-If there's no other choice, go underground.
Snow caves or crevasses provide adequate shelter for short term survival during bad snow storms or avalanches. You may be uncomfortable but you will be alive.


GETTING OFF THE SNOW SLAB This needs to be done quickly and is hard to do. If descending on skis or snowboard, head straight down the slope. This will increase speed. You then much angle off to either side (preferably the side with the closest stable snow) and move off the slab. If you're ascending there's really not much you can do. If you're close enough to the crown, you can try running uphill to get off the slab, or running off to the side. If you are on a snowmobile, increase the power to move you to safety. If you're headed uphill, continue to move uphill. If you are crossing a slope, continue across to safe snow. If you're headed downhill, the only thing that you can dois to try and outrun the avalanche. Sometimes it works, but usually it doesn't.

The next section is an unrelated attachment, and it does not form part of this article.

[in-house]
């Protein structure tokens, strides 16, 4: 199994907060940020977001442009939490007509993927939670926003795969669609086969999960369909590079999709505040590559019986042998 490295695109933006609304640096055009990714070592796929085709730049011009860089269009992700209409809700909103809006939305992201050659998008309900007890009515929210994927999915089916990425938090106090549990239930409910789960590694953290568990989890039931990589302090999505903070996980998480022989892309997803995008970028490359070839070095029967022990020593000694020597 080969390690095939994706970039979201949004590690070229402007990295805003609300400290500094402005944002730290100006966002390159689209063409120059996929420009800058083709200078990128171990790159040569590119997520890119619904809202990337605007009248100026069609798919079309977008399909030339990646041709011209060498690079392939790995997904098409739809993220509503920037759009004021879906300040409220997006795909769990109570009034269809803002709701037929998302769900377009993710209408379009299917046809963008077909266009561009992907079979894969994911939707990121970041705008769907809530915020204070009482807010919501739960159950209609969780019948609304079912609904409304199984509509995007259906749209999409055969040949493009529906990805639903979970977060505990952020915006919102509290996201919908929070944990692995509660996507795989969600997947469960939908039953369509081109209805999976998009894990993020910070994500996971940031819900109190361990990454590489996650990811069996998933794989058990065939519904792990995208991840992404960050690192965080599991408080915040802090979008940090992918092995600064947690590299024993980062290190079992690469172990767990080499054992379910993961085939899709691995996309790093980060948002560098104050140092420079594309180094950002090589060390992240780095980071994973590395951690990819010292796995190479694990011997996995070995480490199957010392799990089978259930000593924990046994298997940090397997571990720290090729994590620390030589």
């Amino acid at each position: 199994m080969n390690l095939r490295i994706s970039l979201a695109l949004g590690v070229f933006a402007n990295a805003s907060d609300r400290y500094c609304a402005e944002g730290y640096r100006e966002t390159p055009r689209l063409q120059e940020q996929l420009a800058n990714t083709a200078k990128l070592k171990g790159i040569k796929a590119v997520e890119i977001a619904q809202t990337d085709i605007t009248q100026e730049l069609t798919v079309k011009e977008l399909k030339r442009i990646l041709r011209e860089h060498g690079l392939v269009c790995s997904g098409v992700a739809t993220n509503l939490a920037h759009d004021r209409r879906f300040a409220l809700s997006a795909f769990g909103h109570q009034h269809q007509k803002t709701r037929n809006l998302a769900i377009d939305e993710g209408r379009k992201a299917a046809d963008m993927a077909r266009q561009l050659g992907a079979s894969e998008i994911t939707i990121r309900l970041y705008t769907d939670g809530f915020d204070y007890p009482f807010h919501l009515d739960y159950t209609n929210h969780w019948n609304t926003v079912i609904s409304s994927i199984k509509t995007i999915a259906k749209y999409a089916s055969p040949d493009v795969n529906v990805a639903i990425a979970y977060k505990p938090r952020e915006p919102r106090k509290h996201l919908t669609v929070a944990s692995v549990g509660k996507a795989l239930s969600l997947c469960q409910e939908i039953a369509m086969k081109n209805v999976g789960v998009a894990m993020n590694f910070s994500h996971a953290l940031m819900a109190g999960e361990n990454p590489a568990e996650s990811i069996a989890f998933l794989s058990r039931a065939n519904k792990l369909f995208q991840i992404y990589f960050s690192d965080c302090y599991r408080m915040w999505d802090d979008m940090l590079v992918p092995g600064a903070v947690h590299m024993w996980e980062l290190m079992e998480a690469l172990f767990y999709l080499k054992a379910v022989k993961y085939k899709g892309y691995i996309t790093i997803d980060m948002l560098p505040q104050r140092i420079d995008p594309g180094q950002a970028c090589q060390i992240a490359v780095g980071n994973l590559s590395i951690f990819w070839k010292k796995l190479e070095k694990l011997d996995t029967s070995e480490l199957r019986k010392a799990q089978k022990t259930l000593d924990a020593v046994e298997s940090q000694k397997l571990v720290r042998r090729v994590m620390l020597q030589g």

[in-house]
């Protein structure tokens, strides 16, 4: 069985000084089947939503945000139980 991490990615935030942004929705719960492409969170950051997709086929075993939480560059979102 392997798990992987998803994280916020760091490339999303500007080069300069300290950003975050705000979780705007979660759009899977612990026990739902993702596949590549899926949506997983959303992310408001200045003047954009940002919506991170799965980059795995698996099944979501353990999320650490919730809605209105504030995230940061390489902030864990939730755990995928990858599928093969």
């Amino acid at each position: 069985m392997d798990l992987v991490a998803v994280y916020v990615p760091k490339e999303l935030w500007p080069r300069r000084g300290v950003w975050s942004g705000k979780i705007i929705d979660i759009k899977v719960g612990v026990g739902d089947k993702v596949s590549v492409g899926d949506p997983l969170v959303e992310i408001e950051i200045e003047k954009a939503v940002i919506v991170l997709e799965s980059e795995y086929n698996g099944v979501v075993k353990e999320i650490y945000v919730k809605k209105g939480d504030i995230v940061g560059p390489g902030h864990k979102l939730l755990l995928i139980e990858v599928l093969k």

If you can't get off of the snow slab, try grabbing a tree. This needs to be done very quickly because avalanches will pick up speed. The trees that were once your saving grace, will become deadly devices. After about 4 seconds they can easily be traveling at 40 miles per hour, and you can imagine what a tree feels like at 40 mph. (Almost a third of avalanche victims die from trauma from hitting trees and rocks on the way down.)

If you are not able to escape or grab onto a tree, you need to swim hardbefore you start to sink.

As the avalanche finally slows down and just before it comes to rest,

  -Try and clear an air space in front of your mouth to help delay the formation of an ice mask, which hinders breathing even more than what it already is.
  -Try to push a hand upward to attempt to have a visual marker for rescuers. You may not know which way is up, but take your best guess.